“Friendly neighbourhood Getty Patron.” He sung, then chuckled. “So what happens?”

 

“Hmm?” She was confused.

 

He indicated the painting with his head. “What happens to them?”

 

“Oh! Well, he dies. Venus is so heartbroken she puts a curse on love so that it will always end badly. Shakespeare wrote a poem about it after seeing this painting.” She quoted:

 

“Since thou art dead, lo, here I prophesy

Sorrow on love hereafter shall attend:

It shall be waited on with jealousy,

Find sweet beginning, but unsavoury end,

Ne'er settled equally, but high or low,

That all love's pleasure shall not match his woe.”

 

“Ouch.” He was silent for a bit. “That’s quite the memory you’ve got there.” He was intrigued.

 

Teri blushed. “I used to read a lot of poetry.” Jack used to read it to me every night, when he was in school. She grew thoughtful. “She was right, though. He shouldn’t have gone. It was too risky.”

 

Xxxxxx

 

That had been almost six months ago. Just a week or so after Jack left. After she told him to leave. Since then, Phil had become a good friend, willing to listen and able to make her laugh. She’d been flattered when he’d asked for her number, but she had hesitated to let it become anything more than friendship. He had made it clear he wanted more, but he respected her reluctance. He had gone through his own divorce two years ago, and he knew how long that hope could linger.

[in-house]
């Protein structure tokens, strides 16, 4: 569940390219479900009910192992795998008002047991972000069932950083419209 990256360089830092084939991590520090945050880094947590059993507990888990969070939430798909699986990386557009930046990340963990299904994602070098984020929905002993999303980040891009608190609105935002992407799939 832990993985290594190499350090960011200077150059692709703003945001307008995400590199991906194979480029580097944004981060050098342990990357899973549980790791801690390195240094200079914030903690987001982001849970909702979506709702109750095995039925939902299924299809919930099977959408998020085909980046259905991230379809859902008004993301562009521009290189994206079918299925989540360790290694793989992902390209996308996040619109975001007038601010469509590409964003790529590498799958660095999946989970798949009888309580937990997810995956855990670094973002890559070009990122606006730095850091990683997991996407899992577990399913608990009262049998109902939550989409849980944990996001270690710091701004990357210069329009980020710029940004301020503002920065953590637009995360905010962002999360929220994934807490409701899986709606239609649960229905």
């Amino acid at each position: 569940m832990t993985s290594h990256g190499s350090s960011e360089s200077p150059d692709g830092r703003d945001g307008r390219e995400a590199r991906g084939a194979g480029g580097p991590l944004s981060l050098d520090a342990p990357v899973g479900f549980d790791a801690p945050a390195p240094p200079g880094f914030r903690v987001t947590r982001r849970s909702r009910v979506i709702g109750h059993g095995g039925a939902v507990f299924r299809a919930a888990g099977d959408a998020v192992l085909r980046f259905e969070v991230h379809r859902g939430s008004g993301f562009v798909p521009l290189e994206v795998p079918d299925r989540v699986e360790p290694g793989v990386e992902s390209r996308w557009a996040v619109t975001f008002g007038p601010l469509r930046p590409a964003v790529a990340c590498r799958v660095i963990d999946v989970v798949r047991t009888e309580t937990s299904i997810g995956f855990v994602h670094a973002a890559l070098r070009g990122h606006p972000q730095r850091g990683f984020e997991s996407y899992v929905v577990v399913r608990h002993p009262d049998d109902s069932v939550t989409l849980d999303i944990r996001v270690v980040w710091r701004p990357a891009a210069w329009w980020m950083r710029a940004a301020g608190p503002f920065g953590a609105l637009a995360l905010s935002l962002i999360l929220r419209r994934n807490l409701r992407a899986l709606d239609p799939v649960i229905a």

“You look tired.” He slid into his seat at Tuptas, their favourite restaurant. The purple tablecloths, 80s brocade and woodstove décor made Teri cringe a little, but the food was excellent. They were there so often they were on a first-name basis with Henri, the manager.

 

“Thanks.” She gave a short, hollow laugh. “But I feel so fantastic,” she added sarcastically.

 

Her hand was resting on the table and he covered it gently with his own. “Is everything okay?”

 

She rubbed her eyes with her other hand. “Yeah. I’m sorry. I just didn’t get much sleep last night. Kim got into trouble at a party.”

 

“What?” He had never met Kim, but he had heard a lot about Teri’s struggles with her daughter, and he was concerned. “Is she alright?”

 

“Yes, she’s fine. She went to a house party with some friends and it got out of hand. Neighbours called the police.”

 

“Oh, my god. The police?”

 

“Luckily one of Jack’s buddies from the LAPD was on the call. He brought her home, but not before he called Jack.” She took her hand off the table and crossed her arms.